What’s it like working in care?

PUBLISHED: 11:48 13 November 2017 | UPDATED: 12:03 13 November 2017

Matthew Anthony-Knell, deputy manager at Westfields care home, with resident Doris Martin, who is 92 and has lived at Westfields since September 2015.

Matthew Anthony-Knell, deputy manager at Westfields care home, with resident Doris Martin, who is 92 and has lived at Westfields since September 2015.


If you’ve ever considered a career in care or are convinced it’s not for you, meet Matthew Anthony Knell, deputy manager at Westfields care home, Swaffham and find out more.

One of the biggest advantages of working in social care is that there are plenty of opportunities for career progression. And Matthew Anthony-Knell is a prime example. It took him less than four years to become a deputy manager, and it’s all thanks to seeing how his mum cared for his granddad.

“I have always been interested in working within the health and social care sector,” says Matthew. “When I was about 14, my granddad became unwell and required more support, so he came to live with me and my parents. My mum stopped working to look after him on a full time basis and I used to support her to help my granddad.”

Matthew studied health and social care at school and went on to complete a level 3 extended diploma in health and social care. After his final college placement at NorseCare’s Woodlands residential home in King’s Lynn, he applied for a job there as a care and support worker.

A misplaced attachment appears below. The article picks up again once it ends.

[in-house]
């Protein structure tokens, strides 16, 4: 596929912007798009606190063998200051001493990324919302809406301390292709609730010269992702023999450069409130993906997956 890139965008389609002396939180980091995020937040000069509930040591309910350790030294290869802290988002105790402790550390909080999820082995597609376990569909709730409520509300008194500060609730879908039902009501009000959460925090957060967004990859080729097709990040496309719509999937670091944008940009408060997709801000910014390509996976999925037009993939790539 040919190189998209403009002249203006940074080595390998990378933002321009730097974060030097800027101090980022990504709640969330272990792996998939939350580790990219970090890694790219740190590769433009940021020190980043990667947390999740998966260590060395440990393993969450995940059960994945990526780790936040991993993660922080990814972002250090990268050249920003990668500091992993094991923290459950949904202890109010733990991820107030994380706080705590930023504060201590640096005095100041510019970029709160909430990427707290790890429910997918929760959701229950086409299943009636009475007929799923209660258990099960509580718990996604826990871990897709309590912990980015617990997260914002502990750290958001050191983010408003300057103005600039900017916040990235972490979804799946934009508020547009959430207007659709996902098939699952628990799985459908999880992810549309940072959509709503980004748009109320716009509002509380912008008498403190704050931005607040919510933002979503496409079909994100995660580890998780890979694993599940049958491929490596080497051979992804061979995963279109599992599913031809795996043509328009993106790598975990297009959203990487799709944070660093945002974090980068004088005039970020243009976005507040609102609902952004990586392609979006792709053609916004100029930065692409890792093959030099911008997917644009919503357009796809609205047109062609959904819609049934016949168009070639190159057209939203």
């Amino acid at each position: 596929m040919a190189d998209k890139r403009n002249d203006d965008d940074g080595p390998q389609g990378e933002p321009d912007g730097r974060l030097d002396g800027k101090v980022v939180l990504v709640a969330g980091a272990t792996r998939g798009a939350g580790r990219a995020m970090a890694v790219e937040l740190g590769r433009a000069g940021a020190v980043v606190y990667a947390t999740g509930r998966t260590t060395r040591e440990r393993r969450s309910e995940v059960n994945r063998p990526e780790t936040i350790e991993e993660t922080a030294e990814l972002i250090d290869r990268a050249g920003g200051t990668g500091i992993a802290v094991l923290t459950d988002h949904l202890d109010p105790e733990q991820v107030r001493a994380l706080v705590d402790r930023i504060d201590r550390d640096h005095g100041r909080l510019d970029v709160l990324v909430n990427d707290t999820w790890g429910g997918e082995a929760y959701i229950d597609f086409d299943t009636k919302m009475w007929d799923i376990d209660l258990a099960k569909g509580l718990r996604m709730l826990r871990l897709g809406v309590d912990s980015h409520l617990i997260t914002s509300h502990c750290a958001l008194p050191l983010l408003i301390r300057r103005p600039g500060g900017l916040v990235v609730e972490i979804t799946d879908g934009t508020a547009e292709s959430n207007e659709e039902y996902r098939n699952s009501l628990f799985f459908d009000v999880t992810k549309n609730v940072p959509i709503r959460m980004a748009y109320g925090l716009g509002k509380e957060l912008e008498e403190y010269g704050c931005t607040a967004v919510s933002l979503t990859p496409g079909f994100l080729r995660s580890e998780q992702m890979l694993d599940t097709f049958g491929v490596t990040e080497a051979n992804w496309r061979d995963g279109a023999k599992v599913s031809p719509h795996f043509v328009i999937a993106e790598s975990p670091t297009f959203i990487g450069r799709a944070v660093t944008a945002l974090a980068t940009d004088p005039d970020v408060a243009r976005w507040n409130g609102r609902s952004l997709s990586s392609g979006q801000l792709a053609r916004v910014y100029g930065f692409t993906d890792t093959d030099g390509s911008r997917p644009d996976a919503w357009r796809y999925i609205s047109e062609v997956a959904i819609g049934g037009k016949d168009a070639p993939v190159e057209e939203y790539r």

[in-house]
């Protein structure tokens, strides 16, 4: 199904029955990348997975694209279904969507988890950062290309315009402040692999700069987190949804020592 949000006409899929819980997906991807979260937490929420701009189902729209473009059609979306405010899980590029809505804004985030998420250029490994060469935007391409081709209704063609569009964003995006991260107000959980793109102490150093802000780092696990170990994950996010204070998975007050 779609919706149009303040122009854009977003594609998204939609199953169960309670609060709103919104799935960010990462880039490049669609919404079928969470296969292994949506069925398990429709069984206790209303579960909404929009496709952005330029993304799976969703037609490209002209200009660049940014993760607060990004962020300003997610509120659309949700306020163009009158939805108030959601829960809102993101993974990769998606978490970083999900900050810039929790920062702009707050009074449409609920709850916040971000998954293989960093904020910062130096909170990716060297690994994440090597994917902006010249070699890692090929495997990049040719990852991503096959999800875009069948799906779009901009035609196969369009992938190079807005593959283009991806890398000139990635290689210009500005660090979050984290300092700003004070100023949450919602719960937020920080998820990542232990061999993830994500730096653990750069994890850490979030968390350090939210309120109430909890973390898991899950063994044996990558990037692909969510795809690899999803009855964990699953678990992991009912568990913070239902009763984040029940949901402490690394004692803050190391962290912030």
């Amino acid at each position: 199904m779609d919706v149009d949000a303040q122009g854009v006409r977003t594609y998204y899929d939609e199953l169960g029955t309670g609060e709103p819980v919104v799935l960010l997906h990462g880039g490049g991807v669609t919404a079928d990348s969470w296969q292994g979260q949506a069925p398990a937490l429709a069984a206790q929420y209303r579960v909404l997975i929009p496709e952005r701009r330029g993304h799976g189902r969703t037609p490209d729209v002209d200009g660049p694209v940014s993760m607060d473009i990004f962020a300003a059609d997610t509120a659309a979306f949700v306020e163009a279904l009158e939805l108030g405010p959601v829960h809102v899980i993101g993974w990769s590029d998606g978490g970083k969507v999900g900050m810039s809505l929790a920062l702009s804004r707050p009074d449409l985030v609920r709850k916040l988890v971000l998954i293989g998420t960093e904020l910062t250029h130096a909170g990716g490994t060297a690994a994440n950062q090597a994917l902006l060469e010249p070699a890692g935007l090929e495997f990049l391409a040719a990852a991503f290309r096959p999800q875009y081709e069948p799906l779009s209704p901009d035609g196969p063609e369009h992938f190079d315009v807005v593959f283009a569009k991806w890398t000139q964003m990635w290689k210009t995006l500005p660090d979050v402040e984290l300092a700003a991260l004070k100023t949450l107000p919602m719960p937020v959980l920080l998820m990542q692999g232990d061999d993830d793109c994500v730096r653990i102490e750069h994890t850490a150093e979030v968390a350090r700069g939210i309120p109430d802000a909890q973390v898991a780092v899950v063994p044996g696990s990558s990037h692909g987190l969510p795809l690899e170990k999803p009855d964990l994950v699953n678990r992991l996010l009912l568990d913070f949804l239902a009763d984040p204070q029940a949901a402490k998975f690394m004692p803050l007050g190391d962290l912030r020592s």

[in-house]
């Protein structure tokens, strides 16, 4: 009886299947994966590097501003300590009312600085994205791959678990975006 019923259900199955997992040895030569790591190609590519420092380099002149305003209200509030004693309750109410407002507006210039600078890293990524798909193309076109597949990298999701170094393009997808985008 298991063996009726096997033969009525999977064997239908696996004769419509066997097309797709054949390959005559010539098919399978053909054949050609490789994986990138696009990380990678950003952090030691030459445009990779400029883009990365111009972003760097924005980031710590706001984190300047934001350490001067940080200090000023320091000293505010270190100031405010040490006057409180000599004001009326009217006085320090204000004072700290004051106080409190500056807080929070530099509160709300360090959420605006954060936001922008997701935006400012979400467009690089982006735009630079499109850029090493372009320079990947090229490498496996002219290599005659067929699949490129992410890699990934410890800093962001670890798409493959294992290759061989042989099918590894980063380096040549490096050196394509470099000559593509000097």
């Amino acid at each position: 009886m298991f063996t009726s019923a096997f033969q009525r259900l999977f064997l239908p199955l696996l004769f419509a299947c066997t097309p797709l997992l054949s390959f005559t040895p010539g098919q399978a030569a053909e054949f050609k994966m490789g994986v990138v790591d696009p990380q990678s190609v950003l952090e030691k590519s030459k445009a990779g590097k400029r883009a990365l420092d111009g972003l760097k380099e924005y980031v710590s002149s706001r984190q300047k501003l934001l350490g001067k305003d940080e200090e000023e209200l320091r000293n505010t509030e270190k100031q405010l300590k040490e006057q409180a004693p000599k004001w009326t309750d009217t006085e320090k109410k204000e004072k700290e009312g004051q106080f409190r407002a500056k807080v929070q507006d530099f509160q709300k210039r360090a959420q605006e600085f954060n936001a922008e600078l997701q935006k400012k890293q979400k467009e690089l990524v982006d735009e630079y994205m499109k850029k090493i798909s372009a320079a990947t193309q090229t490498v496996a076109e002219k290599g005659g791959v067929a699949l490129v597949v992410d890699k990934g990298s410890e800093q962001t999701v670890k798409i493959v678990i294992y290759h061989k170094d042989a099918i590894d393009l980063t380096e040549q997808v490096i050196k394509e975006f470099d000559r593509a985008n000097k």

Within six months he had successfully applied for a team leader position, and then in May 2017 he progressed into a deputy manager’s role at Woodlands, which led to his current role at Westfields in Swaffham.

“Working in health and social care can be very hard work,” says Matthew. “It is a demanding role both physically and emotionally and you really need to have a passion for the role. It is, however, a very rewarding career to be in and it’s one that I thoroughly enjoy.

“There are so many stigmas attached to working in care which are not true, and from personal experience, I have found some of them have really put people off going into care. At a recent training session run by the Department of Work & Pensions, I delivered a presentation with my manager from our care home and was able to give a true picture of what working in care is actually like.

“I find the stigmas that are out there put a lot of potentially brilliant people off a career in care. The idea that care is a not a well-paid career isn’t always true. I’ve found that NorseCare offer very competitive wages for the staff, with really good opportunities to learn and excellent training and support. I’m living proof that working within the care sector offers really good career progression opportunities and a real chance to make a difference.

“I’d say to anyone considering working in social care that you have the opportunity to make a real difference to someone’s life, so don’t be put off, go for it!”

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